Conjure Up a Delicious Breakfast

Yogurt Photo: Aphra Adkins © Goethe-Institut

You can buy a variety of yogurts at any supermarket or corner store. But with a little time and patience, you can also easily make it yourself. Like so many foods that take time, the result is a particularly tasty product that conjures up delicious meals in your breakfast bowl.

Aphra Adkins and Britta Gädtke

Why make yogurt yourself?

Our grandmothers and their grandmothers made many of the products that we so routinely buy in the supermarket today. They fermented their own sauerkraut, aged their own cheese, and hung delicious hams in the smokehouse. Today, we’re used to being able to have everything immediately available all the time.

Sometimes we’re so impatient for a dish, the few steps to the grocery store around the corner are already too long to wait. But what if we didn’t always have access to all these foods? Say, for example, if a pandemic prevented us from moving freely anywhere at any time? Wouldn’t it be nice to be able to fill our fridge without having to step outside? Wouldn’t it be great to preserve this knowledge for future generations? We don’t always have to make everything ourselves, but knowing how to do it can be immensely helpful in some situations!

Let’s get started and make our own yogurt!


  • 2 tablespoons of ready-made plain yogurt, preferably high quality, with at least 3.5% fat content
  • 1 liter (or 32 ounces) of fresh milk (whole milk or milk with reduced fat content — the more fat, the creamier the yogurt will be)
  • A food thermometer, if you have one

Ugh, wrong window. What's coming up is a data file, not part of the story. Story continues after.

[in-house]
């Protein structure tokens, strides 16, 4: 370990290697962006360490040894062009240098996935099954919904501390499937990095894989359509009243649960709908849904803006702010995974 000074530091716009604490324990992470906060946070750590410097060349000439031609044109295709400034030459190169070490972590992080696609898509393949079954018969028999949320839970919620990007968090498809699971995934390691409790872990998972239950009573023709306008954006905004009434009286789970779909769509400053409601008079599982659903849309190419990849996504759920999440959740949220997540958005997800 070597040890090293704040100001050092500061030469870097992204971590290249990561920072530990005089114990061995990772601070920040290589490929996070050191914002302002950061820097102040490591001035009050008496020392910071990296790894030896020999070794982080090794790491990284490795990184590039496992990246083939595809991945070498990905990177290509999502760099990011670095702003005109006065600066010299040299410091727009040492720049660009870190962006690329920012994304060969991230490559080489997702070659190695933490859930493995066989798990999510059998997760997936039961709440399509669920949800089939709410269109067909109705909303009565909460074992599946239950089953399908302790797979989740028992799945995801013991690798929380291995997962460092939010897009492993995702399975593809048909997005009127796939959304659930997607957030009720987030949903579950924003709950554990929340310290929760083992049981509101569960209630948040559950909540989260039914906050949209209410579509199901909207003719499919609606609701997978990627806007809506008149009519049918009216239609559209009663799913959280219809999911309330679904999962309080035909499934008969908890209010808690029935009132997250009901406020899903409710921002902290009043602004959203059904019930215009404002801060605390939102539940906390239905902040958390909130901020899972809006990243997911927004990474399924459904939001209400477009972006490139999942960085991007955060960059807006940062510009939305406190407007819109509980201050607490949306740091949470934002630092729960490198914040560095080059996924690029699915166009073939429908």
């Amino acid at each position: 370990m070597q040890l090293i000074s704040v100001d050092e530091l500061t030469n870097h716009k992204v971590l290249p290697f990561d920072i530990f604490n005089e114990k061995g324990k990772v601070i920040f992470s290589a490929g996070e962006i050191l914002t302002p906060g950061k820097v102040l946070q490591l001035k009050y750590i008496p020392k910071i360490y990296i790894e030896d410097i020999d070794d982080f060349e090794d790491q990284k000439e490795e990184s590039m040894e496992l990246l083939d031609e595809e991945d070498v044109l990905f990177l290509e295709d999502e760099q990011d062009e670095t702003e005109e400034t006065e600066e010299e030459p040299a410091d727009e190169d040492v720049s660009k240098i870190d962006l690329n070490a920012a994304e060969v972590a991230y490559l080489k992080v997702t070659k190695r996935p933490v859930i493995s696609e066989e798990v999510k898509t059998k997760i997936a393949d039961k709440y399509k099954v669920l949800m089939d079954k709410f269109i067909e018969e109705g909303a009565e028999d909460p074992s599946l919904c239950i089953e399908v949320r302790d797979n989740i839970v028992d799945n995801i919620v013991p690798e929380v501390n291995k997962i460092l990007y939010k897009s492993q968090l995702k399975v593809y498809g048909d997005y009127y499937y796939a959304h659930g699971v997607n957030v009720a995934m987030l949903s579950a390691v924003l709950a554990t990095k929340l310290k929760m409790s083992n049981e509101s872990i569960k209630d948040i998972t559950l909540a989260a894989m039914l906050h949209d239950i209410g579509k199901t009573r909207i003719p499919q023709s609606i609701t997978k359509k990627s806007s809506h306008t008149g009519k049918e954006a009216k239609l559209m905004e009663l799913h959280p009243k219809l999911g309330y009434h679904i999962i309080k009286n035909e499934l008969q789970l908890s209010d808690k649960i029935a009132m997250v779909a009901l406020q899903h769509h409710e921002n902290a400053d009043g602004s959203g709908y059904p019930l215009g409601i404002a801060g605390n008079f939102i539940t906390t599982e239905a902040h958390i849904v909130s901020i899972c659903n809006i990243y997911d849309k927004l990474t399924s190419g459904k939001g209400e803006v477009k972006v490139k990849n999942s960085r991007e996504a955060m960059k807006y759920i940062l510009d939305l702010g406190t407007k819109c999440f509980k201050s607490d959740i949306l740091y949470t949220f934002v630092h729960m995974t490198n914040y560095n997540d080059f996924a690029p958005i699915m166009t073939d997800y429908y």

Bring the fresh milk to a boil in a saucepan, and cool again to 40°C/105°F. Add two tablespoons of yogurt and mix, preferably with a whisk, until evenly blended. Pour the liquid into containers. You can use small plastic jars, but screw-top jars or canning jars of any size are also ideal.
Yogurt Photo: Aphra Adkins © Goethe-Institut Now, the liquid must be allowed to mature at a reasonably uniform temperature. There are several methods for this:
  • Wrap the containers in a warm blanket and maybe even put them under a warm down comforter.
  • An insulated box made of Styrofoam, often used for transporting chilled or warm food, also retains the temperature very well. You can also put a heated cherry pit pillow inside to help.
  • Some appliances like multi-cookers, dehydrators, and fermenting stations offer a fermenting or yogurt program that maintains a given temperature.

The containers are now left completely untouched in this cozy warm environment for eight hours so that the yogurt cultures can do their work. After this waiting period, you can put the jars in the refrigerator. Feel free to indulge your curiosity by checking if the milk has turned into yogurt. For your next yogurt culture, take two tablespoons of this yogurt, add milk, and repeat the process as described above.

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